Update: 3:45. Doppler radar shows strong T-storms popping near Glenwood and Starbuck, moving toward Sauk Centre and Melrose. Doppler estimates suggest hail anywhere from 1/2″ to 3/4″ in diameter, marble-size to dime-size. If the hail reaches 1″ in diameter (quarter-size) the local Chanhassen NWS office will issue severe storm warnings for specific counties. The St. Cloud area may see significant rain and hail into the dinner hour, and in this kind of a pattern we can’t even rule out an isolated tornado or funnel cloud. We don’t have all the dynamics of yesterday, but there is still enough lingering instability and wind shear to whip up a rotating, “supercell” thunderstorm capable of damaging hail, violent winds, even a stray tornado.
Showers dissipate this evening as the sun sets and the airmass overhead becomes more stable. Saturday still appears to be the nicer day of the weekend with sunshine and mid 80s, even up north at the lake. Sunday won’t be quite as lake-worthy, I fear, with a growing risk of showers and T-storms by midday. There’s even a slight chance of more severe weather by Sunday afternoon. If you’re planning to be out on the lake hunting for walleye (or a memorable sunburn) keep a radio handy, or sign up for weather warnings on your cell phone. Yes, I’m still a bit partial to My-Cast (up to version 7) from Digital Cyclone, a company I once owned, based in Minnetonka. I’m a little biased but it’s still the best mobile app out there.
Get ready for (stinking hot!) weather by Monday and Tuesday. Low 90s seem likely both days, I wouldn’t be surprised to see some mid 90s close to home both days. Air conditioners will be grinding away and neighbors will be nagging you about the humidity levels. “Yes ma’am, it IS hot enough for me, and thank you for asking!”
And to think, just 8 days ago there was frost up north. A few days from now, factoring in dew points near 70, it may feel like 100 degrees in the shade. That’s a pretty significant change in the weather!
It was a close call, a brush with potentially violent weather. Although conditions were ripe across central and southern Minnesota yesterday evening, the atmosphere remained “capped” (a layer of warm air 1-2 miles overhead prevented the storms from firing). There was no trigger, no spark to be able to break the cap. Severe thunderstorms passed off to our north, grazing St. Cloud with golf ball size hail. The most severe weather stayed to our south over Iowa and southern Wisconsin into the Chicago area. Much of central and southern Minnesota was in a meteorological no-man’s-zone; it FELT like severe weather was imminent, sticky, unsettled – you could tell the atmosphere was locked and loaded.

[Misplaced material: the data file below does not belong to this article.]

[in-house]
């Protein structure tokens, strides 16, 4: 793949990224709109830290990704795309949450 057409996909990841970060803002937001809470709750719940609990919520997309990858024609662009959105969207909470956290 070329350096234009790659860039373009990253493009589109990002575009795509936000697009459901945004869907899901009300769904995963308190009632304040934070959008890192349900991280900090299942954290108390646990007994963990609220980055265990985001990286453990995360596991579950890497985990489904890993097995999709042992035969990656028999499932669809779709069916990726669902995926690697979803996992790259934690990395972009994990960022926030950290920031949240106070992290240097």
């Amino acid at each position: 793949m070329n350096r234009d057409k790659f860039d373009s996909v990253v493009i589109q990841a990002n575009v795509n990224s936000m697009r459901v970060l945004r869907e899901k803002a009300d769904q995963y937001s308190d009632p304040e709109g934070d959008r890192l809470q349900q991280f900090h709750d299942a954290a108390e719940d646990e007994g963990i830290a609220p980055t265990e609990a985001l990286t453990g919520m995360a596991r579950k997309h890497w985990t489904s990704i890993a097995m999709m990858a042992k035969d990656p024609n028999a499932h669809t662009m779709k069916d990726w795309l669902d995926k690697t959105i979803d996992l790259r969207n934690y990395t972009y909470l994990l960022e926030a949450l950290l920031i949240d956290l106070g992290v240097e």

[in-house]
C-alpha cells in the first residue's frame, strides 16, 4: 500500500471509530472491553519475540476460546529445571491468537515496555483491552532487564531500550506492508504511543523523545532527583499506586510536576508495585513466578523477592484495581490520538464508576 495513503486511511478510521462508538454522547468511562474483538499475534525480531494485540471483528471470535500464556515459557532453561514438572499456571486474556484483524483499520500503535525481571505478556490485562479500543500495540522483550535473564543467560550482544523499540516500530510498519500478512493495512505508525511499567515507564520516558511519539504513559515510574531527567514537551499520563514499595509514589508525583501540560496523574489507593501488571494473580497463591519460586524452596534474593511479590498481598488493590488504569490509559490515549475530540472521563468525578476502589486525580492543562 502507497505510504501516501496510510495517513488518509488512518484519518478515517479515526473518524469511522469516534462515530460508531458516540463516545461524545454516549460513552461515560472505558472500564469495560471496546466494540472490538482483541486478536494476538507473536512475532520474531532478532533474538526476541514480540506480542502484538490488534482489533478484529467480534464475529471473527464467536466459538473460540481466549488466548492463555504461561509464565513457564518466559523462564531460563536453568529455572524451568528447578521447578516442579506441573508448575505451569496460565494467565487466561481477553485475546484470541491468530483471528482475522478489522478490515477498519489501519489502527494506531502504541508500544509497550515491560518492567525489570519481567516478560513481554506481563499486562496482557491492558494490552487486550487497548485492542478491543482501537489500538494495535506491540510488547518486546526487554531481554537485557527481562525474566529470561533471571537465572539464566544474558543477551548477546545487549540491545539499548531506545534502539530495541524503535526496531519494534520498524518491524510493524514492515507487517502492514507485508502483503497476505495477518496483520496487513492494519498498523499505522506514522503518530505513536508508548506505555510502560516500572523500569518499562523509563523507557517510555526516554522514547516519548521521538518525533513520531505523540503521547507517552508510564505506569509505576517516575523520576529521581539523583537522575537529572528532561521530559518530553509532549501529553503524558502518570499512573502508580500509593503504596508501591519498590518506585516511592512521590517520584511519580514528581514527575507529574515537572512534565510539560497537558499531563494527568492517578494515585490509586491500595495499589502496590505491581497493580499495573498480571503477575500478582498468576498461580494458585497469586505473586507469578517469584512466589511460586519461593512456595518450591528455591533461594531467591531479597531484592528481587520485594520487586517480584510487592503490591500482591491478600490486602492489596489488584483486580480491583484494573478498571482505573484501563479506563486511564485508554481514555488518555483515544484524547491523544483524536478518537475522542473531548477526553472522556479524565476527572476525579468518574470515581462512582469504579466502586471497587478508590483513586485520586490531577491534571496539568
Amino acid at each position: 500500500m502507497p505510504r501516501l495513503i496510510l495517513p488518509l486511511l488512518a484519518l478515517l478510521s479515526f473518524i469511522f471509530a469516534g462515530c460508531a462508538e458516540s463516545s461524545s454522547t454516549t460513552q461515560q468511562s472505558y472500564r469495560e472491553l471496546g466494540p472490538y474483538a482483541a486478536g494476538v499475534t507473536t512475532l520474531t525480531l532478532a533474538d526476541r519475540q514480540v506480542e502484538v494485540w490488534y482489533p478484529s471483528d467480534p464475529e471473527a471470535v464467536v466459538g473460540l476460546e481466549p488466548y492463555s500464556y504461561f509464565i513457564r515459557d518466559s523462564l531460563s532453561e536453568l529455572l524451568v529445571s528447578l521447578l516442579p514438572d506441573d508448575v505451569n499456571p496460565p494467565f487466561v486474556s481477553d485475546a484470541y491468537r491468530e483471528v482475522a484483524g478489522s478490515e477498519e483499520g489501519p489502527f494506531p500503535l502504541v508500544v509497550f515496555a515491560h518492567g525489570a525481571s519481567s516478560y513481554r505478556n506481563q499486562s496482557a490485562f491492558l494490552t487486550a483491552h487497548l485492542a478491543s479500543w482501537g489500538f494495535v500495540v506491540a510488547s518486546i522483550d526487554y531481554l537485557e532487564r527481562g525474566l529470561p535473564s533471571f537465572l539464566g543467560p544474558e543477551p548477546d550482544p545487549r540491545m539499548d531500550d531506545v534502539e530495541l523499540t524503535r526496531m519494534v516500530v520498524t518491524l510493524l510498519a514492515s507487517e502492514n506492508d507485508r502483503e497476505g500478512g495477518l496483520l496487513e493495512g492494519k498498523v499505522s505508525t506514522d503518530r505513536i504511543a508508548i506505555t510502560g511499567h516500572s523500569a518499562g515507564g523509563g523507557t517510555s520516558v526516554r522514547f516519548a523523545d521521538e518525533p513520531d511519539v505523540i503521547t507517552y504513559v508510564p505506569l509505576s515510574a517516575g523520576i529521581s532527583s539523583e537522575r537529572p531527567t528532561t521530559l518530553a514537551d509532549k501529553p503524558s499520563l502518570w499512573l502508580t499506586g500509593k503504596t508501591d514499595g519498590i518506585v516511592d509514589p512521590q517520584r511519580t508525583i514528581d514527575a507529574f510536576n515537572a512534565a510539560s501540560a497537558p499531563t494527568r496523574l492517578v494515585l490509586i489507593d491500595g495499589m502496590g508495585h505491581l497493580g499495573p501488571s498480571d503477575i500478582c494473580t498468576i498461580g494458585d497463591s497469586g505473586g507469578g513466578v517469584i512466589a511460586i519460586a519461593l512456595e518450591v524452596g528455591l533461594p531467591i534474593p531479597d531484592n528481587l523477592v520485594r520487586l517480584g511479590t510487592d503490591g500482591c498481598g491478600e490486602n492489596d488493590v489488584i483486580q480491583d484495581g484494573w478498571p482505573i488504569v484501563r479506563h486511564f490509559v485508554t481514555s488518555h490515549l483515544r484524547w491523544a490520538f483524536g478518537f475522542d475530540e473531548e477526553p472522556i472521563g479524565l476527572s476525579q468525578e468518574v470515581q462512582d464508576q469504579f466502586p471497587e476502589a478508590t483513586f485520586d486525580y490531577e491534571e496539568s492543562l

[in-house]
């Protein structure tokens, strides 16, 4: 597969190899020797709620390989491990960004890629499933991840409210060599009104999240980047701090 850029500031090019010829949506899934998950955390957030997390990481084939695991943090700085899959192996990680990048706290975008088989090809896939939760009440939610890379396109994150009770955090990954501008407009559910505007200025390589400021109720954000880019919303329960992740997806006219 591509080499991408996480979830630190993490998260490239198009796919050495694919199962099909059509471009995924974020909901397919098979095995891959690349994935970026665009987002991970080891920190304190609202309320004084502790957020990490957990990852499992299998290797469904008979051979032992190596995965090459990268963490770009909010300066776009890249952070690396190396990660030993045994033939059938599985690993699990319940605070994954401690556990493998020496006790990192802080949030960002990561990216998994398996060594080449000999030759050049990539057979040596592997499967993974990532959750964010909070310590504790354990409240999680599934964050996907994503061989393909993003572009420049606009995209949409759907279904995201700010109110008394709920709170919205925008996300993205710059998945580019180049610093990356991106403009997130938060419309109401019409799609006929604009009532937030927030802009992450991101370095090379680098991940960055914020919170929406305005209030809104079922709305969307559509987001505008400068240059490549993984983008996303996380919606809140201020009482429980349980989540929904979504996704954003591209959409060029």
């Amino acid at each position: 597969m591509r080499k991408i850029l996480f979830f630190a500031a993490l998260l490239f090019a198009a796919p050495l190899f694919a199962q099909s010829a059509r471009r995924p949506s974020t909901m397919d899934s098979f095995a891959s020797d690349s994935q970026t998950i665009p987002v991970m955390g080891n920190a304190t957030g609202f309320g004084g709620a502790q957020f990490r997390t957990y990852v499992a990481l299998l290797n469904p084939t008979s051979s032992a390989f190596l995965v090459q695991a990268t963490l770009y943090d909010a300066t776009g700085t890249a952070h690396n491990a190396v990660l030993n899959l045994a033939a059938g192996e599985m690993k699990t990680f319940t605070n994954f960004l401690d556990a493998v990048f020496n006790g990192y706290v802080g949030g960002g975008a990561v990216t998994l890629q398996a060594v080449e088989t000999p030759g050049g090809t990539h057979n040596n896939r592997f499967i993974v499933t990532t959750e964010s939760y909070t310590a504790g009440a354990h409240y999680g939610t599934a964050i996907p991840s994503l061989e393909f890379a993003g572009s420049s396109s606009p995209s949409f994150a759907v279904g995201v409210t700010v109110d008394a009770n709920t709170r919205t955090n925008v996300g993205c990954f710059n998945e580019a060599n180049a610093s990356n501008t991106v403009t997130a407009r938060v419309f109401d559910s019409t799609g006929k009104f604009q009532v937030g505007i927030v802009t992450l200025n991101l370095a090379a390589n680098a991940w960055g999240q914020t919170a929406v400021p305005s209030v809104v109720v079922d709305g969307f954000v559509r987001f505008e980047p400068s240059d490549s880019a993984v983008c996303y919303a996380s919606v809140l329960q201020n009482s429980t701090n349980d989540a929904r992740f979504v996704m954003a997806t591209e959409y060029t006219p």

We caught a break. Today is marginal for severe weather (slight risk south/east of the Twin Cities) and any T-storms should be few and far between, the real focus of severe storms will be Iowa into the Chicago area, Detroit, Columbus and Pittsburgh – all under a MODERATE RISK of severe storms (see the graphic below). The sun should be out much of today, fewer storms mushrooming to life this afternoon, the vast majority of the hail and high water staying southeast of home.
There is some good news: Saturday looks warm, sunny and lake-worthy with highs reaching the low to mid 80s, even up at the cabin. We catch a break tomorrow, but Sunday won’t be as reasonable, weather-wise, as clouds increase, a disturbance approaching from the southwest sparking a few hours of showers and T-storms during the midday and afternoon hours.
If you have a choice in the matter, front-load your weekend by scheduling your outdoor stuff tomorrow, if at all possible. Sunday won’t be a total loss, one computer model, the more reliable model (WRF/NAM) brings in a little rain, but the GFS keeps us dry, statewide, all day Sunday. My hunch is that we will see some rain Sunday, maybe as much as a half inch if some areas.
More good news (at least for summer-weather lovers). There is little doubt we’re sliding into a warmer, stormier weather pattern, one which should linger through the end of June, possibly the 4th of July holiday weekend. I think we’ll sample 90 degrees next Tuesday and Wednesday, daytime highs mostly in the 80s right through the 80s.
Friday’s SPC Outlook, showing the greatest risk of severe weather shifting south & east of Minnesota; the far southeastern counties are still in a slight risk of large hail and damaging winds.
Thursday’s storm reports from SPC. Large hail (anything greater than 1″ diameter, roughly quarter-size is considered severe) swept across the Detroit Lakes and Brainerd lakes area, golf ball size hail passing just north of St. Cloud. Check out the reports of damaging winds (229 separate reports nationwide!) stretching in an arc from the Chicago/Madison area southward to Florida. Amazing.
If it rains on Sunday (likely) keep in mind we still need the rain, at least the southern 2/3rds of Minnesota is still far too dry. Moderate to severe drought conditions linger from the Twin Cities across much of southeastern Minnesota. It will take a few more rounds of T-storms, another 2-4″, to pull these counties back to “average”.
Percentage of normal rainfall since April 1. Only far southeastern Minnesota, near the Iowa border, and northern counties (where this isn’t much in the way of farmland). Rainfall over the last 3 months is running only 40-60% of normal over a huge swatch of central Minnesota.